• PDANet drivers these are required to detect the Nexus S in fast boot mode.
  • Clockwork Recovery Mod We’ll use this to install Superuser which provides root access
  • Superuser application This grants super user access ( aka root access) to the applications which require them.

Actual Steps

Enable USB debugging mode in your Nexus S. To do this tap on the grid icon > Settings > Applications >   Development. Now ensure checkbox against USB debugging is checked. Now, extract the compressed SDK files to a directory ( say, c:\android). Now, launch SDK Manager.exe from c:\android. Click on Available Packages and install Google USB driver package. Now connect the Nexus S to your computer. When prompted, do not Enable USB storage on your Nexus S. Right click on My computer,   then click on Manage & double click on Device Manager. The Nexus S should show up as an unidentified device

Right click on it , then click on   Update drivers and Browse My Computer

Now, point to the location of the USB drivers. It should be C:\android\google-usb_driver assuming that the Android SDK is installed at c:\android. Click Next, and proceed with installation of drivers. Now open a command prompt, type the following:
cd\

cd\android\tools

adb devices
adb devices should show a serial number indicating that the device has been identified.

Now, we’ll install PDANet drivers to ensure that Nexus S gets identified during fastboot mode. Follow along the instructions during PDANet installation. You’ll be warned about unverified drivers, ignore it and choose to install the drivers. Once installation is complete, head back to the command prompt.

Put the device in fastboot mode by typing in

adb reboot bootloader

Your Nexus S is now in fastboot mode. The PDANet drivers should get installed automatically now and Windows should identify the device ( instead of the waiting for deviceprompt).

Next, unlock the bootloader by typing

fastboot oem unlock

You should get feedback similar to the one in the below screenshot.

Next, we’ll install the Custom recovery which will setup up root access. Copy the clockwork image file to c:\android\tools. Flash the recovery mod by typing

fastboot.exe flash recovery <name-of-the-recovery-mod>

Now, move the superuser application to the phone by typing

adb push <path-to-super-userapplication.zip>   /sdcard/update.zip

Replace <path-to-super-userapplication.zip> with the actual location of the file.

Now, start your Nexus S in recovery mode by first switching it off, and then holding Volume up+Power key. The device will boot in fastboot mode, and choose the recovery mode. Once in recovery mode, navigate to Mounts & Storage menu & then choose mount /sdcard. Go back now,   and choose apply   /sdcard/update.zip. Choose Yes Install in the next menu. You should see install from sdcard complete! message. Choose reboot now.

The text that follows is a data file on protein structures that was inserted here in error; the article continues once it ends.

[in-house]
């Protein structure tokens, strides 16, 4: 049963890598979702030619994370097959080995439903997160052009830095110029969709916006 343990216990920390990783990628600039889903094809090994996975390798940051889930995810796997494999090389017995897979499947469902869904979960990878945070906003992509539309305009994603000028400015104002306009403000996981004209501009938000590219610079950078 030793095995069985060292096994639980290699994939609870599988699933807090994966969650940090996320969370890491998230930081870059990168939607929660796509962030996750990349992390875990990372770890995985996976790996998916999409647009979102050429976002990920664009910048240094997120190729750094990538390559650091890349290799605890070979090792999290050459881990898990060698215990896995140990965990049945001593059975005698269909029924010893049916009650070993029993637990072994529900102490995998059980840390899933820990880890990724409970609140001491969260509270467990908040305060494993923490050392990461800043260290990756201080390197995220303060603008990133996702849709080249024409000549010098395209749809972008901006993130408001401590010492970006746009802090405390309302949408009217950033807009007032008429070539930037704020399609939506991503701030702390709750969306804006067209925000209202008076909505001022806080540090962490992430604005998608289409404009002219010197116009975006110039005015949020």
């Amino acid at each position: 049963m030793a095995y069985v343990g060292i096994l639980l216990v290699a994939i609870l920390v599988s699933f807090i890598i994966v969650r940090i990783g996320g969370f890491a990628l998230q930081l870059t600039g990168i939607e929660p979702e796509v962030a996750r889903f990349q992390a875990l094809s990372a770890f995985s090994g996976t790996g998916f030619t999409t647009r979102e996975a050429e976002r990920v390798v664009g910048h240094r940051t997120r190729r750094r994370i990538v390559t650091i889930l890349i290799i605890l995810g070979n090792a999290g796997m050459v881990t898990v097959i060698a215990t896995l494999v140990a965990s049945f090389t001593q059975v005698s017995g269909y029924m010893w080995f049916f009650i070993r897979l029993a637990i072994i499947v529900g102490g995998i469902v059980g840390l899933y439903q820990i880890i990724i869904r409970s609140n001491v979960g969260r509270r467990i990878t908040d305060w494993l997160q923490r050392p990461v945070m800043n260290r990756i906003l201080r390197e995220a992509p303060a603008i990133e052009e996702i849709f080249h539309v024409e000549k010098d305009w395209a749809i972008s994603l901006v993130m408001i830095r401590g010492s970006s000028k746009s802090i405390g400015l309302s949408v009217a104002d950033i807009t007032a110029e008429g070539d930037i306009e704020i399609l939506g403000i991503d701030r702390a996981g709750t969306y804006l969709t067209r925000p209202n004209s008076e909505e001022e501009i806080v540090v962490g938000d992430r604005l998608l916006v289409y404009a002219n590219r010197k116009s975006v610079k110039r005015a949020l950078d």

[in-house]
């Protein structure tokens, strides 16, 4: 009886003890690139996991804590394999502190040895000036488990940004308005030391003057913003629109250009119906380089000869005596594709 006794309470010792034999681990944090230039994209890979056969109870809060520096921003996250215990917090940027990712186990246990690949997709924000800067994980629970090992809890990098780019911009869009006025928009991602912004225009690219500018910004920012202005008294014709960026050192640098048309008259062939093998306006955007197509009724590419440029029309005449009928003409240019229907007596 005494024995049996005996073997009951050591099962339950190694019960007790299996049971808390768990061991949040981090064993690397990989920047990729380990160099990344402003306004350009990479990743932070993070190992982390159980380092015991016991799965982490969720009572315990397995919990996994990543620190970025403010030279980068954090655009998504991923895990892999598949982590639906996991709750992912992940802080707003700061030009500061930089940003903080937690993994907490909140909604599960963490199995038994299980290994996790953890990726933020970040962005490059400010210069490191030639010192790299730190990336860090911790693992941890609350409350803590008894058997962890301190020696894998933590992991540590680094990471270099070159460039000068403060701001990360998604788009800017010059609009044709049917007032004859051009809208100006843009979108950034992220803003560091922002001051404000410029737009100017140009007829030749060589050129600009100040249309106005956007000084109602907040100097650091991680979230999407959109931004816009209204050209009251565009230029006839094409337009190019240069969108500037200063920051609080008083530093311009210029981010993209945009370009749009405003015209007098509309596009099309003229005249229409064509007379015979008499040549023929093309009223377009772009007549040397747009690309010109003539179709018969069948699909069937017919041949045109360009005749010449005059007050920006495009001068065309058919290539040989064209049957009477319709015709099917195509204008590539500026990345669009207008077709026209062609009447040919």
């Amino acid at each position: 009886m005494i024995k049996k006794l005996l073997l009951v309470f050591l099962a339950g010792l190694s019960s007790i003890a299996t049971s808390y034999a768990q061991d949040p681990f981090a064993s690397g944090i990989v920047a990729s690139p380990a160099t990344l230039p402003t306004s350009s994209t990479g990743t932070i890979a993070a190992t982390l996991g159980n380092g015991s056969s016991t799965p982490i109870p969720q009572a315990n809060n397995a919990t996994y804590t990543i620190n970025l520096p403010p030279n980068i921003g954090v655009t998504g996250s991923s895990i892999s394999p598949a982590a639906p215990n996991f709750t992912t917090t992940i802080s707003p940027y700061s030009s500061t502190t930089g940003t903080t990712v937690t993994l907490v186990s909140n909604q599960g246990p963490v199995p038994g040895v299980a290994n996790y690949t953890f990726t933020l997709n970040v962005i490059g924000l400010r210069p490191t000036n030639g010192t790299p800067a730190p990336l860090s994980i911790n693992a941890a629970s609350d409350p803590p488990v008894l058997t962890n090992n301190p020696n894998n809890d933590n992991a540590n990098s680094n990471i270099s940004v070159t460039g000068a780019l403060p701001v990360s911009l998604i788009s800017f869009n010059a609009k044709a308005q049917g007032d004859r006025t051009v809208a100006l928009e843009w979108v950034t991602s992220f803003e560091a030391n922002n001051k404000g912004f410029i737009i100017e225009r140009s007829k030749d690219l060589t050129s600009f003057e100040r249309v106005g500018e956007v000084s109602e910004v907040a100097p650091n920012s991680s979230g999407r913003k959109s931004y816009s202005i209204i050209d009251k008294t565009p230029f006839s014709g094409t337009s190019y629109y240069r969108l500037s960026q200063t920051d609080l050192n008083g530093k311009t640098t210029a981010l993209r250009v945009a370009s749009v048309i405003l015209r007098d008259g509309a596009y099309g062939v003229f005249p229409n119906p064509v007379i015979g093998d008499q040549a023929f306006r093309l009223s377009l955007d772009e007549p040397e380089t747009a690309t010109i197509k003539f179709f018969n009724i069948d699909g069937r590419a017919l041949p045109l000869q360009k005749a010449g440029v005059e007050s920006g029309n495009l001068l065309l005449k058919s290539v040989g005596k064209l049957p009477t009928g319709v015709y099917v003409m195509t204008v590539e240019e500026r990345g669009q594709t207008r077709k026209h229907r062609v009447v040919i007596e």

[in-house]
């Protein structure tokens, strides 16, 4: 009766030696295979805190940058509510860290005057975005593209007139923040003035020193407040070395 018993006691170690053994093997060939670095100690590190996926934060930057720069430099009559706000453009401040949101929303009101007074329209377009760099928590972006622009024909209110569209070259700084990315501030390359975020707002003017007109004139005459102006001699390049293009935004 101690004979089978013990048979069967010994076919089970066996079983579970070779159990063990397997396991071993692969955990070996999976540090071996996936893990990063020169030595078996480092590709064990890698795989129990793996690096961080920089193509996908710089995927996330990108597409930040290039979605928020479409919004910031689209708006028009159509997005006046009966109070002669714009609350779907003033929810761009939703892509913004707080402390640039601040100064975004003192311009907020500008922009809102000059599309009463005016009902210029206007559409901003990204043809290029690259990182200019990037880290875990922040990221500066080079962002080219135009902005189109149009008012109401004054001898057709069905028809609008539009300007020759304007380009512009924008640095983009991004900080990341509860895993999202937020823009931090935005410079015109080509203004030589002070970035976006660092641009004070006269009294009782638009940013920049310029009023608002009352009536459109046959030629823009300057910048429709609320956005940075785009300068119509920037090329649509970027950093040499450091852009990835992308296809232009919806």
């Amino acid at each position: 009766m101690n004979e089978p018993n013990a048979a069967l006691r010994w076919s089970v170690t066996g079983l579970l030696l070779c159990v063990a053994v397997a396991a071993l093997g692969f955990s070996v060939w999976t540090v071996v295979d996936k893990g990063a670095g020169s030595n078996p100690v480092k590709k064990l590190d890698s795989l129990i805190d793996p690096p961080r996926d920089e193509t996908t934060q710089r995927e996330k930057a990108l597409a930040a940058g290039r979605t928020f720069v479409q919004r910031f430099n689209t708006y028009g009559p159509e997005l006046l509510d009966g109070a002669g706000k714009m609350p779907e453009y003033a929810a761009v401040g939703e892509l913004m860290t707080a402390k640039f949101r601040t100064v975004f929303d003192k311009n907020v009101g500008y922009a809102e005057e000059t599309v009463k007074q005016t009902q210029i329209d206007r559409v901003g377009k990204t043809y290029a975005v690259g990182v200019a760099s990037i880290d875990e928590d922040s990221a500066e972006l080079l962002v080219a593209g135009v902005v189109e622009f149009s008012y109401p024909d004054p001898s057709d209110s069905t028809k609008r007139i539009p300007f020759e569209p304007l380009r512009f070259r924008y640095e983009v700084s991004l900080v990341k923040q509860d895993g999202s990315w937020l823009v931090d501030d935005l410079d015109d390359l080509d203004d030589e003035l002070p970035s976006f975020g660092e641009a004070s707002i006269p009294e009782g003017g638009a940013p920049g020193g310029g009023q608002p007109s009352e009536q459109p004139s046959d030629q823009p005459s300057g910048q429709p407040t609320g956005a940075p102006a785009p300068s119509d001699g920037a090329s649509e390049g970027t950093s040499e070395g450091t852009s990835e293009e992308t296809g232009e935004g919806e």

Congratulations, your Nexus S is now rooted.

Conclusion

The steps are little bit verbose since I’m writing this from a Android newbie point-of-view ( I’m an Android newbie). Looking back it really isn’t that complicated I had to look at several sources and pester fellow Techie-Buzz author Rajesh to get it done. I hope this article will help you root your Nexus S without having to hunt & peck for information. Drop a comment if you have any questions.

Oracle Reaches For The Cloud With Cloud Office

In an effort to catchup with Microsoft, Google, Zoho and other online document suite providers, Oracle announced the availability of their online office suite, dubbed as Oracle Cloud Office.
Oracle Cloud Office features a web-based Word Processor, Spreadsheet & Presentations software which are capable of viewing, edition, and exporting to Open Document Format(ODF) as well as Microsoft Office formats. Oracle Cloud Office also integrates well with Oracle Open Office, allowing you to publish documents from your local desktop to the cloud with where you can edit with Oracle Cloud Office.

Oracle Cloud Office is available in Software as a Solution (SaaS) architecture, and also allows for custom branding & deployments.

Parrotfish raises #newTwitter’s inline media providers to 165

One of the things that I really love about #newTwitter is the inline display of media via oEmbed. In simple terms, #newTwitter displays media from some of the most common media providers inline in the tweet details. For instance, here’s how twitpic looks like.

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As of now, #newTwitter supports 31 providers. Till now, that is. Enter Parrotfish. Parrotfish augments #newTwitter’s default providers to 165 sites, including WordPress, ESPN, Posterous, Tumblr amongst others. If this wasn’t good enough, Parrotfish also has Instapaper support, so you can mark it as Read Later and it will get added to your Instapaper’s Read It Later list.

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Parrotfish is currently available as a Chrome Extension ( Chrome v4+) and is a must-have extension if you spend loads of time on twitter and is a worthy addition to some of the best Chrome extensions list.

Hotot – The Best Native Twitter Client For Linux

There are quite a few twitter clients for Linux some native ( Gwibber, choqoK, Qwit) others based on Adobe Air ( Tweetdeck, twihrl, DestroyTwitter ). However, I’m not entirely happy with most of them. The problem with Air based clients is that they often bog down the system or just look.. different in Linux. When it comes to native clients Gwibber seems just too buggy, and choqoK & Qwit don’t exactly have the best looking UI. Hotot is poised to change this scene.